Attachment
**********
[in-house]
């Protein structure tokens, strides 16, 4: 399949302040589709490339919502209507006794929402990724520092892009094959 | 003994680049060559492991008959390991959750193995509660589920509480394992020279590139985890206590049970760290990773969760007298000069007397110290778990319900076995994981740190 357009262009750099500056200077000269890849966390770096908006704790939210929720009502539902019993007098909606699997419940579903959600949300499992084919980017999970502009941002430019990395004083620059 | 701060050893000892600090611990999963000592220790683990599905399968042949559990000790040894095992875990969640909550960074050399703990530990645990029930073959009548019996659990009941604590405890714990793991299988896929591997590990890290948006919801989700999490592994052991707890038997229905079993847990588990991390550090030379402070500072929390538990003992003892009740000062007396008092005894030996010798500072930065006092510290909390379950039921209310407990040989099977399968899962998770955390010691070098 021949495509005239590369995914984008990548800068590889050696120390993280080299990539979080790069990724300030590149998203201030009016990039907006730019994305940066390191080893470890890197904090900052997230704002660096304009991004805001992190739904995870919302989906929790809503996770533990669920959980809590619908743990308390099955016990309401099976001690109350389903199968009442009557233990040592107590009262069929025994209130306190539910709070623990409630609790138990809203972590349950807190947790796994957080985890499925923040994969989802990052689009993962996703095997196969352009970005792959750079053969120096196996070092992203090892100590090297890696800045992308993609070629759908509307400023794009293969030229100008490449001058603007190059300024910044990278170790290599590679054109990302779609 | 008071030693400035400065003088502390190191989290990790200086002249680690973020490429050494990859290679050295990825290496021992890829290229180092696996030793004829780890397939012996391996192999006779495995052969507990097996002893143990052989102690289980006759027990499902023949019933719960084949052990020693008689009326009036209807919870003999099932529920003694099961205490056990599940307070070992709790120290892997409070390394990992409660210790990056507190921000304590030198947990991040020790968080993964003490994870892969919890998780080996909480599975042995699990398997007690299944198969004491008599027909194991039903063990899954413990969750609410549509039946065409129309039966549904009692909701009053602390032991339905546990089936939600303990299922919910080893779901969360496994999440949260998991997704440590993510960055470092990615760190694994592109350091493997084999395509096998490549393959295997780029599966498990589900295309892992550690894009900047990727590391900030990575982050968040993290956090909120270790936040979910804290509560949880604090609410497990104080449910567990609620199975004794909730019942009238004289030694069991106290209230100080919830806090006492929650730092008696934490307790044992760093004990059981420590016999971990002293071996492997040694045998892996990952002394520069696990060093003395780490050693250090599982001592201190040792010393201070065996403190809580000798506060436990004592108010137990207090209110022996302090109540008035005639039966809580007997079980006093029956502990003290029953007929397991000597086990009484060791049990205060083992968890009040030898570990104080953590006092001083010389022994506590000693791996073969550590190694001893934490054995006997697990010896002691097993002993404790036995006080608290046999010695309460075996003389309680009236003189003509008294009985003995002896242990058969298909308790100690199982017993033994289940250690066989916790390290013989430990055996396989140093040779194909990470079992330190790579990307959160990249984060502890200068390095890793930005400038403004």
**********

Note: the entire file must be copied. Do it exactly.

[in-house]
């Protein structure tokens, strides 16, 4: 399949302040589709490339919502209507006794929402990724520092892009094959 | 003994680049060559492991008959390991959750193995509660589920509480394992020279590139985890206590049970760290990773969760007298000069007397110290778990319900076995994981740190 357009262009750099500056200077000269890849966390770096908006704790939210929720009502539902019993007098909606699997419940579903959600949300499992084919980017999970502009941002430019990395004083620059 | 701060050893000892600090611990999963000592220790683990599905399968042949559990000790040894095992875990969640909550960074050399703990530990645990029930073959009548019996659990009941604590405890714990793991299988896929591997590990890290948006919801989700999490592994052991707890038997229905079993847990588990991390550090030379402070500072929390538990003992003892009740000062007396008092005894030996010798500072930065006092510290909390379950039921209310407990040989099977399968899962998770955390010691070098 021949495509005239590369995914984008990548800068590889050696120390993280080299990539979080790069990724300030590149998203201030009016990039907006730019994305940066390191080893470890890197904090900052997230704002660096304009991004805001992190739904995870919302989906929790809503996770533990669920959980809590619908743990308390099955016990309401099976001690109350389903199968009442009557233990040592107590009262069929025994209130306190539910709070623990409630609790138990809203972590349950807190947790796994957080985890499925923040994969989802990052689009993962996703095997196969352009970005792959750079053969120096196996070092992203090892100590090297890696800045992308993609070629759908509307400023794009293969030229100008490449001058603007190059300024910044990278170790290599590679054109990302779609 | 008071030693400035400065003088502390190191989290990790200086002249680690973020490429050494990859290679050295990825290496021992890829290229180092696996030793004829780890397939012996391996192999006779495995052969507990097996002893143990052989102690289980006759027990499902023949019933719960084949052990020693008689009326009036209807919870003999099932529920003694099961205490056990599940307070070992709790120290892997409070390394990992409660210790990056507190921000304590030198947990991040020790968080993964003490994870892969919890998780080996909480599975042995699990398997007690299944198969004491008599027909194991039903063990899954413990969750609410549509039946065409129309039966549904009692909701009053602390032991339905546990089936939600303990299922919910080893779901969360496994999440949260998991997704440590993510960055470092990615760190694994592109350091493997084999395509096998490549393959295997780029599966498990589900295309892992550690894009900047990727590391900030990575982050968040993290956090909120270790936040979910804290509560949880604090609410497990104080449910567990609620199975004794909730019942009238004289030694069991106290209230100080919830806090006492929650730092008696934490307790044992760093004990059981420590016999971990002293071996492997040694045998892996990952002394520069696990060093003395780490050693250090599982001592201190040792010393201070065996403190809580000798506060436990004592108010137990207090209110022996302090109540008035005639039966809580007997079980006093029956502990003290029953007929397991000597086990009484060791049990205060083992968890009040030898570990104080953590006092001083010389022994506590000693791996073969550590190694001893934490054995006997697990010896002691097993002993404790036995006080608290046999010695309460075996003389309680009236003189003509008294009985003995002896242990058969298909308790100690199982017993033994289940250690066989916790390290013989430990055996396989140093040779194909990470079992330190790579990307959160990249984060502890200068390095890793930005400038403004």